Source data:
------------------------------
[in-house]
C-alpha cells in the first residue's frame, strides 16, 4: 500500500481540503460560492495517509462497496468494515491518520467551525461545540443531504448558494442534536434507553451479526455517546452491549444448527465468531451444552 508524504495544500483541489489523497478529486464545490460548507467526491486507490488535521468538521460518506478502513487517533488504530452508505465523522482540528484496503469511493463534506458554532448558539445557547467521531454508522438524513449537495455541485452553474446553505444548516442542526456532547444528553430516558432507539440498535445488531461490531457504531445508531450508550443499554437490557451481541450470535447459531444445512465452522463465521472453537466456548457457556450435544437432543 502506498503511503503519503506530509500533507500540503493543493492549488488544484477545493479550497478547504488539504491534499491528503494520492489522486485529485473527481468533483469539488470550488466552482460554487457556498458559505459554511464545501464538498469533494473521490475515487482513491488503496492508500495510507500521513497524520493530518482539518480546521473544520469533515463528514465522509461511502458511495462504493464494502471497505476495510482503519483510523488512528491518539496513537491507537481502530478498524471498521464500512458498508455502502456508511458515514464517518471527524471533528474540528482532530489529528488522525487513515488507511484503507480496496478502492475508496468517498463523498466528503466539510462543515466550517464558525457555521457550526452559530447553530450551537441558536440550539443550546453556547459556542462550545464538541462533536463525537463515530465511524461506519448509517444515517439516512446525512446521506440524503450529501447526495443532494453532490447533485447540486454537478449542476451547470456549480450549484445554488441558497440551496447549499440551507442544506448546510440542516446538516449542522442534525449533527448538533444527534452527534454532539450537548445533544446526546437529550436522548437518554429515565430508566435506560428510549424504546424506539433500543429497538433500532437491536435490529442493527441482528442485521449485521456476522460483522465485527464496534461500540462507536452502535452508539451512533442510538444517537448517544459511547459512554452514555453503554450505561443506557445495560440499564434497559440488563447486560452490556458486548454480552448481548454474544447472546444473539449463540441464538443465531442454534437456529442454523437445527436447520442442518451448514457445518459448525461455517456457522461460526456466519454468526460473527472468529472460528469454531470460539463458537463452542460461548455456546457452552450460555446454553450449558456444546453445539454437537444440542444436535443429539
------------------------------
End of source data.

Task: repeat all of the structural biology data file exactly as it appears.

[in-house]
C-alpha cells in the first residue's frame, strides 16, 4: 500500500481540503460560492495517509462497496468494515491518520467551525461545540443531504448558494442534536434507553451479526455517546452491549444448527465468531451444552 508524504495544500483541489489523497478529486464545490460548507467526491486507490488535521468538521460518506478502513487517533488504530452508505465523522482540528484496503469511493463534506458554532448558539445557547467521531454508522438524513449537495455541485452553474446553505444548516442542526456532547444528553430516558432507539440498535445488531461490531457504531445508531450508550443499554437490557451481541450470535447459531444445512465452522463465521472453537466456548457457556450435544437432543 502506498503511503503519503506530509500533507500540503493543493492549488488544484477545493479550497478547504488539504491534499491528503494520492489522486485529485473527481468533483469539488470550488466552482460554487457556498458559505459554511464545501464538498469533494473521490475515487482513491488503496492508500495510507500521513497524520493530518482539518480546521473544520469533515463528514465522509461511502458511495462504493464494502471497505476495510482503519483510523488512528491518539496513537491507537481502530478498524471498521464500512458498508455502502456508511458515514464517518471527524471533528474540528482532530489529528488522525487513515488507511484503507480496496478502492475508496468517498463523498466528503466539510462543515466550517464558525457555521457550526452559530447553530450551537441558536440550539443550546453556547459556542462550545464538541462533536463525537463515530465511524461506519448509517444515517439516512446525512446521506440524503450529501447526495443532494453532490447533485447540486454537478449542476451547470456549480450549484445554488441558497440551496447549499440551507442544506448546510440542516446538516449542522442534525449533527448538533444527534452527534454532539450537548445533544446526546437529550436522548437518554429515565430508566435506560428510549424504546424506539433500543429497538433500532437491536435490529442493527441482528442485521449485521456476522460483522465485527464496534461500540462507536452502535452508539451512533442510538444517537448517544459511547459512554452514555453503554450505561443506557445495560440499564434497559440488563447486560452490556458486548454480552448481548454474544447472546444473539449463540441464538443465531442454534437456529442454523437445527436447520442442518451448514457445518459448525461455517456457522461460526456466519454468526460473527472468529472460528469454531470460539463458537463452542460461548455456546457452552450460555446454553450449558456444546453445539454437537444440542444436535443429539